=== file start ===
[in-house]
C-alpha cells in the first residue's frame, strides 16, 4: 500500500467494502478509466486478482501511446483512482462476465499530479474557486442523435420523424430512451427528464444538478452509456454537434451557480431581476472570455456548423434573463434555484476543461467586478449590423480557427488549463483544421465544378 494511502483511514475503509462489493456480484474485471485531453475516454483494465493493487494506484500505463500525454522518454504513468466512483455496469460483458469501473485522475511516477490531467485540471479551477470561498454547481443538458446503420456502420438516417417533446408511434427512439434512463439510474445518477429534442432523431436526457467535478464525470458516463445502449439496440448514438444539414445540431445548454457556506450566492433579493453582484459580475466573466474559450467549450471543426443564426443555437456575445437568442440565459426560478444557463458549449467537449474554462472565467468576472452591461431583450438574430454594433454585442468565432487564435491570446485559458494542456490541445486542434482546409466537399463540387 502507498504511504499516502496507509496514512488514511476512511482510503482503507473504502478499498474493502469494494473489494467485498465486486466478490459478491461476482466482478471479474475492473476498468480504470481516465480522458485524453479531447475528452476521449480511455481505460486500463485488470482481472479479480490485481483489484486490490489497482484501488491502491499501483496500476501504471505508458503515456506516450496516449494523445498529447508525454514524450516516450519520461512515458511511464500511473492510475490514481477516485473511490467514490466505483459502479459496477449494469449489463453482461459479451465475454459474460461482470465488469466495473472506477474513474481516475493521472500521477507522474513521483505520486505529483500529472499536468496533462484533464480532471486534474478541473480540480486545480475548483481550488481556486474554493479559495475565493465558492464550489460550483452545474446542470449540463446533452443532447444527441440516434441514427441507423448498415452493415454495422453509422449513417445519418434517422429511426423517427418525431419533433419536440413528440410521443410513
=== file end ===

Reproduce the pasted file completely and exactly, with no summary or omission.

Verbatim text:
[in-house]
C-alpha cells in the first residue's frame, strides 16, 4: 500500500467494502478509466486478482501511446483512482462476465499530479474557486442523435420523424430512451427528464444538478452509456454537434451557480431581476472570455456548423434573463434555484476543461467586478449590423480557427488549463483544421465544378 494511502483511514475503509462489493456480484474485471485531453475516454483494465493493487494506484500505463500525454522518454504513468466512483455496469460483458469501473485522475511516477490531467485540471479551477470561498454547481443538458446503420456502420438516417417533446408511434427512439434512463439510474445518477429534442432523431436526457467535478464525470458516463445502449439496440448514438444539414445540431445548454457556506450566492433579493453582484459580475466573466474559450467549450471543426443564426443555437456575445437568442440565459426560478444557463458549449467537449474554462472565467468576472452591461431583450438574430454594433454585442468565432487564435491570446485559458494542456490541445486542434482546409466537399463540387 502507498504511504499516502496507509496514512488514511476512511482510503482503507473504502478499498474493502469494494473489494467485498465486486466478490459478491461476482466482478471479474475492473476498468480504470481516465480522458485524453479531447475528452476521449480511455481505460486500463485488470482481472479479480490485481483489484486490490489497482484501488491502491499501483496500476501504471505508458503515456506516450496516449494523445498529447508525454514524450516516450519520461512515458511511464500511473492510475490514481477516485473511490467514490466505483459502479459496477449494469449489463453482461459479451465475454459474460461482470465488469466495473472506477474513474481516475493521472500521477507522474513521483505520486505529483500529472499536468496533462484533464480532471486534474478541473480540480486545480475548483481550488481556486474554493479559495475565493465558492464550489460550483452545474446542470449540463446533452443532447444527441440516434441514427441507423448498415452493415454495422453509422449513417445519418434517422429511426423517427418525431419533433419536440413528440410521443410513